The World Anti-Doping Agency's appeal against a decision by swimming's governing body FINA to clear Chinese star Sun Yang of a doping offence will be heard at the Court of Arbitration for Sport in public.
This will be just the second time the sport's highest court has opened its doors to the public and it is sure to attract as much attention as the first time, when Ireland's triple Olympic swimming champion Michelle Smith De Bruin failed with her appeal against a four-year ban for tampering with an anti-doping sample in 1999.
The Chinese 27-year-old is accused of smashing the vials containing his blood after a row with a team of FINA drug-testers at his home in September.
The events of that night, which saw Sun, his mother and entourage allegedly interfere with the FINA team's efforts to get samples from the three-time Olympic freestyle champion because they did not believe the testers were properly accredited or qualified, only came to light when the case was leaked to the media in January.
It was suggested at the time that Sun could face a lifetime ban - as he has already served a three-month ban for an earlier offence that many in the sport believe was too lenient, but a subsequent FINA investigation cleared him - prompting a mixture of fury and incredulity around the swimming world.
That was evident at the World Aquatics Championships in South Korea last month, when Sun claimed his 10th and 11th world titles but also clashed with Australia's Mack Horton and Britain's Duncan Scott during medal ceremonies.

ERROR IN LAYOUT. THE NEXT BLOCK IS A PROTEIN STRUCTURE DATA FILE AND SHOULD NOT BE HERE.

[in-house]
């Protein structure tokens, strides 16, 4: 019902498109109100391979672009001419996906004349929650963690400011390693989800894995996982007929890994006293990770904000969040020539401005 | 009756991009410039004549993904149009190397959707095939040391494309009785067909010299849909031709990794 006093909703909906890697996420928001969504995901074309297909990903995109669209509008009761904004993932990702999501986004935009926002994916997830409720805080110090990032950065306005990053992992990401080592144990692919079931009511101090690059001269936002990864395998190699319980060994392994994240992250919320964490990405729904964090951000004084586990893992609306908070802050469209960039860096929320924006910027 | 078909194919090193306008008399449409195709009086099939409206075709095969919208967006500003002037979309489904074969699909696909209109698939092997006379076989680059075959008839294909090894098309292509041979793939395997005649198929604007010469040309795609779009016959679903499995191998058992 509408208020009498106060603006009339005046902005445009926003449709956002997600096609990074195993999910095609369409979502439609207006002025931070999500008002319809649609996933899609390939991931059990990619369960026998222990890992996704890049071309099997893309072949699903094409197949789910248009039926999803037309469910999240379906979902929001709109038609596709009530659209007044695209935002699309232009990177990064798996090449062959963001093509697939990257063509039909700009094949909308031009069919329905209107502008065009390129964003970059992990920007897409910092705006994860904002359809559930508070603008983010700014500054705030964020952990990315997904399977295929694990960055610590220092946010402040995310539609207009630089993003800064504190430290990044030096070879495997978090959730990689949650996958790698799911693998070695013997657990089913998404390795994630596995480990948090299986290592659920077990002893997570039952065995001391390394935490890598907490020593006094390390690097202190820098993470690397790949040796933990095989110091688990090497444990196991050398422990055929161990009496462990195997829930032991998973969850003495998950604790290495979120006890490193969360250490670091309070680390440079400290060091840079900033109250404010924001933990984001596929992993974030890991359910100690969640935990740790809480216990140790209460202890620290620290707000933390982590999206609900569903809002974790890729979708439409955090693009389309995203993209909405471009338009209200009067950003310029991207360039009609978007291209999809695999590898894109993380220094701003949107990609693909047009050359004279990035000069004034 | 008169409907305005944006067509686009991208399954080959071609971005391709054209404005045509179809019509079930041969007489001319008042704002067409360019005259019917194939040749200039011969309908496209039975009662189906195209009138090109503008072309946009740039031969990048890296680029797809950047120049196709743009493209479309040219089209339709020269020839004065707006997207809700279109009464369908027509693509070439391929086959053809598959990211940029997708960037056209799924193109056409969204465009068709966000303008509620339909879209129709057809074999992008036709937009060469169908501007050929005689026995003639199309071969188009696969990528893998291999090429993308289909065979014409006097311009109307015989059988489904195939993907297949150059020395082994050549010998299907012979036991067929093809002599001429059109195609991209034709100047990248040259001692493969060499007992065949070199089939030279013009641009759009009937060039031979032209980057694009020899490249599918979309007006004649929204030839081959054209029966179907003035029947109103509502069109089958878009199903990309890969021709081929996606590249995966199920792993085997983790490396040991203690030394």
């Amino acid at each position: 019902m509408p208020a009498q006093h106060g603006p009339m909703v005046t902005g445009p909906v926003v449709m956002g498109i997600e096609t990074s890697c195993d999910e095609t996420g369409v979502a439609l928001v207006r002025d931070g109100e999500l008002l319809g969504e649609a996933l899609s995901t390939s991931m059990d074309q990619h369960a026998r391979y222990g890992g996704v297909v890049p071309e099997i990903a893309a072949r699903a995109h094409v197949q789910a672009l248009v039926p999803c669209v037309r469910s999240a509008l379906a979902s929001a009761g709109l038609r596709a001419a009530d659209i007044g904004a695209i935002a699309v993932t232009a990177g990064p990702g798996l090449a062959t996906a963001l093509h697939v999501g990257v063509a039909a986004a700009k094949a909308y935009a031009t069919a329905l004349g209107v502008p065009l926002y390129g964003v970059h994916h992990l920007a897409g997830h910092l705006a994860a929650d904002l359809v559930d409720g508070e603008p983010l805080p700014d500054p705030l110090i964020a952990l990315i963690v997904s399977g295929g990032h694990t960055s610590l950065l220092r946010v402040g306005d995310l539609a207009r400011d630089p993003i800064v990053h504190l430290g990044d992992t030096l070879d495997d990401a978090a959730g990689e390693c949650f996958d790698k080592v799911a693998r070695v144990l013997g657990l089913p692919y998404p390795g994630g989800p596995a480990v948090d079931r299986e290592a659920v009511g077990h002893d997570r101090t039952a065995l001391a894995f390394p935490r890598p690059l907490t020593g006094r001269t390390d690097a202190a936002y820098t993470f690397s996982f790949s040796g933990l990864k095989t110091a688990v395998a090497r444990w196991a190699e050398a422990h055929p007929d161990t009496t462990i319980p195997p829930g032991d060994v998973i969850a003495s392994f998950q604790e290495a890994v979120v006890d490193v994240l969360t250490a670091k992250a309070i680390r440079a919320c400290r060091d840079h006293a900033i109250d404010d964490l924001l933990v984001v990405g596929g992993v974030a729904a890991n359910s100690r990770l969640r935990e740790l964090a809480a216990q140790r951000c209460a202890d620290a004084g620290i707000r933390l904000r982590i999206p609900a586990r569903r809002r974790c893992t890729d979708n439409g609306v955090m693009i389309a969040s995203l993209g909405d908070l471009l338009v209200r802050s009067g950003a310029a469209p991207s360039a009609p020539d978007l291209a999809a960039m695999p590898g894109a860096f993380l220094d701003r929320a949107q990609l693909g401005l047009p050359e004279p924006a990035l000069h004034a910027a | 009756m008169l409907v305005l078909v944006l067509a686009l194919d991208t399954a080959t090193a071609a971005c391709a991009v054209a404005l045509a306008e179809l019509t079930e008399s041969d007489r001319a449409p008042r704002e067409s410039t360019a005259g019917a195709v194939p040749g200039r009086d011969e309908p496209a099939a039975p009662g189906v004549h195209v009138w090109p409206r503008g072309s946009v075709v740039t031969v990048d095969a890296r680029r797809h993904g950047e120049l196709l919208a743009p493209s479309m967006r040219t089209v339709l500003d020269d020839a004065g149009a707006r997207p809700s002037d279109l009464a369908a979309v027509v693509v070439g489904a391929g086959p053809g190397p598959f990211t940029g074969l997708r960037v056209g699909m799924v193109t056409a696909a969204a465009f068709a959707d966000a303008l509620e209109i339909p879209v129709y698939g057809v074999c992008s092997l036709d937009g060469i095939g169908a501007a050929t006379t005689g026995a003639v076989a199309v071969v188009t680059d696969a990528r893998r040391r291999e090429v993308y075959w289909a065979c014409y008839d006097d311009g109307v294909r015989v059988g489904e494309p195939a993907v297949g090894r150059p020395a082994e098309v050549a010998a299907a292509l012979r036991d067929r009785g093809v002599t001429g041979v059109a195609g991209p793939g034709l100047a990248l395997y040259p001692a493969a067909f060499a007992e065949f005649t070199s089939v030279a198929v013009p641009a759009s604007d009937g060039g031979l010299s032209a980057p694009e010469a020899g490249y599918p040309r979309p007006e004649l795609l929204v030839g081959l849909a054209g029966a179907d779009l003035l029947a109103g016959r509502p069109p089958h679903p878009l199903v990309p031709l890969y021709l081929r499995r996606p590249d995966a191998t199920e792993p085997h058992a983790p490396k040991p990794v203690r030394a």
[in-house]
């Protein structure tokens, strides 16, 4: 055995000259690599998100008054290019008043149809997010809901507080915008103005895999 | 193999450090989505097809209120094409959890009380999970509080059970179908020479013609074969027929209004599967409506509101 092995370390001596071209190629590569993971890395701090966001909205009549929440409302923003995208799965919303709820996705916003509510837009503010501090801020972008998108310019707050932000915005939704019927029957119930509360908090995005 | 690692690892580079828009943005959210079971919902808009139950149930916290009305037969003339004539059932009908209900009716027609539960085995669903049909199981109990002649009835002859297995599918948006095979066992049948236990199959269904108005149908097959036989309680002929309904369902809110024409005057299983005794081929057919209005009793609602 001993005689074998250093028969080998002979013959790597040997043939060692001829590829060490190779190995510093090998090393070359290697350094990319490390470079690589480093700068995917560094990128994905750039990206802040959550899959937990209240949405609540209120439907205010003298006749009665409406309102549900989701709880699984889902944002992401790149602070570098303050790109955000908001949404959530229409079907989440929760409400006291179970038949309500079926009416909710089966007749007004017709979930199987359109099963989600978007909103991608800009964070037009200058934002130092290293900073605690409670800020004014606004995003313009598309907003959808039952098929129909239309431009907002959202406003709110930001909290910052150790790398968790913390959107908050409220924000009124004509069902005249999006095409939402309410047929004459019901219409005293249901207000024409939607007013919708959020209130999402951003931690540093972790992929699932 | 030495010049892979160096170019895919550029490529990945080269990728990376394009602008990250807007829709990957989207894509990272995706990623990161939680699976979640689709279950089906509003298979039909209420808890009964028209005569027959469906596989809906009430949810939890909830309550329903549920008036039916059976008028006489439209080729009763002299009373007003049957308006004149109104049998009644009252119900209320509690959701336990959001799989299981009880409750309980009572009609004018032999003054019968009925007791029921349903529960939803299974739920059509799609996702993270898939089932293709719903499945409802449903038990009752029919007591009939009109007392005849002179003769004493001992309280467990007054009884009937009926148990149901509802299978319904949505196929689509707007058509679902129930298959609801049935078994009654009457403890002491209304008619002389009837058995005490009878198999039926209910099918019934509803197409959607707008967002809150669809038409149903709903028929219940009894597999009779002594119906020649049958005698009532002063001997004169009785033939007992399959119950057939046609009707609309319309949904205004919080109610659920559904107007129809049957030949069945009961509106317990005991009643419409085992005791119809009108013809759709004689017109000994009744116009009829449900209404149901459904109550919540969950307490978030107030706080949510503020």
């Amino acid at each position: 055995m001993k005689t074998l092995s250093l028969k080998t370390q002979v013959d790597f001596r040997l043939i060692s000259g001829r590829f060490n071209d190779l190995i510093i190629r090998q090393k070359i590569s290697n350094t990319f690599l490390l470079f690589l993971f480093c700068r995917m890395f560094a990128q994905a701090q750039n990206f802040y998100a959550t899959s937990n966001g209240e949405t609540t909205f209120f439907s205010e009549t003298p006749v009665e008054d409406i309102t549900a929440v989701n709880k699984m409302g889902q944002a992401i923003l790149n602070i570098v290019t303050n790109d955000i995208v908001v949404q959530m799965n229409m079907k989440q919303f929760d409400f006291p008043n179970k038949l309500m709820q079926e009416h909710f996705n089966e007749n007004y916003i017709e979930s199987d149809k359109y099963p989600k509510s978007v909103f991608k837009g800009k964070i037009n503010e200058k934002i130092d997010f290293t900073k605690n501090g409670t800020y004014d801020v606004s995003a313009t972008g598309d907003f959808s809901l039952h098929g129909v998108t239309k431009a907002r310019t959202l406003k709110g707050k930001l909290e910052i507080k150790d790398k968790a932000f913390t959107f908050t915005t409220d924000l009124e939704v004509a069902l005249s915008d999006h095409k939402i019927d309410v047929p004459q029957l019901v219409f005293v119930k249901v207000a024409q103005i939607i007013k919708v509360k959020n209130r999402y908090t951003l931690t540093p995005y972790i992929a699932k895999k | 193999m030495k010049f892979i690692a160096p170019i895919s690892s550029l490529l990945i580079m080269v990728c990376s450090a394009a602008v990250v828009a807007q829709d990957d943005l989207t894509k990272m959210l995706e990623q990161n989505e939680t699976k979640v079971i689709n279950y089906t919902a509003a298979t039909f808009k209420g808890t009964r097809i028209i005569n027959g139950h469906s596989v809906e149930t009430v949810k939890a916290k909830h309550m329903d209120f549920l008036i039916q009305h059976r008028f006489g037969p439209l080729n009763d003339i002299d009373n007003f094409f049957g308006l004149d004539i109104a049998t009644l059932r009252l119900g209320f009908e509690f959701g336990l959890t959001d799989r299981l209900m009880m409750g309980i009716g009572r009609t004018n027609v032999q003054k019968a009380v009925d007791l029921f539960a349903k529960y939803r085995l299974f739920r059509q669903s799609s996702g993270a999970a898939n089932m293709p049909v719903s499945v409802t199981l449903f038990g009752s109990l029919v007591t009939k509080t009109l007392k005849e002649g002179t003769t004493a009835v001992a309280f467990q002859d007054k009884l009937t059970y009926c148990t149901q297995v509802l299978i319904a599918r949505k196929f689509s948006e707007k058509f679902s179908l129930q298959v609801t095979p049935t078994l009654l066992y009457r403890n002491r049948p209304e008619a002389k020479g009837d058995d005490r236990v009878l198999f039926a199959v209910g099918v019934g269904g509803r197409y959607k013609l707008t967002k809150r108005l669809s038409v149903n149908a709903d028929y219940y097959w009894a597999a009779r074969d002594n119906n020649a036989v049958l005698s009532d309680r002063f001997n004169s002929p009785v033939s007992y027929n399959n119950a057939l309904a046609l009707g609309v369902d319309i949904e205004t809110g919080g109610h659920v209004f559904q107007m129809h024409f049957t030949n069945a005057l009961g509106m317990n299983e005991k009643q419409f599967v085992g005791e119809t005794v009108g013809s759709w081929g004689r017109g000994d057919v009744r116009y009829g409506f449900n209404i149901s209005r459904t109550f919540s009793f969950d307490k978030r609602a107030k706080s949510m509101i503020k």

But Horton and Scott are not the only people unimpressed with FINA's response to the Sun allegations as WADA announced its intention to challenge his reprieve at CAS in March.
And now, thanks to an update from the Lausanne-based court, we have a tentative date of October for the hearing and the surprising news that it will be conducted in public.
In a statement, CAS said it had been hoped the appeal could be heard in September but, "due to unexpected personal circumstances", one of the parties had to request a postponement - a request that has been accepted by the other parties and CAS.
"A new hearing date will be fixed as soon as possible but is unlikely to be before the end of October 2019," it said.
"At the parties' request, the hearing, which will likely take place in Switzerland, will be open to the public (including the media)."
CAS added that the date and location would be made available as soon as they have been confirmed.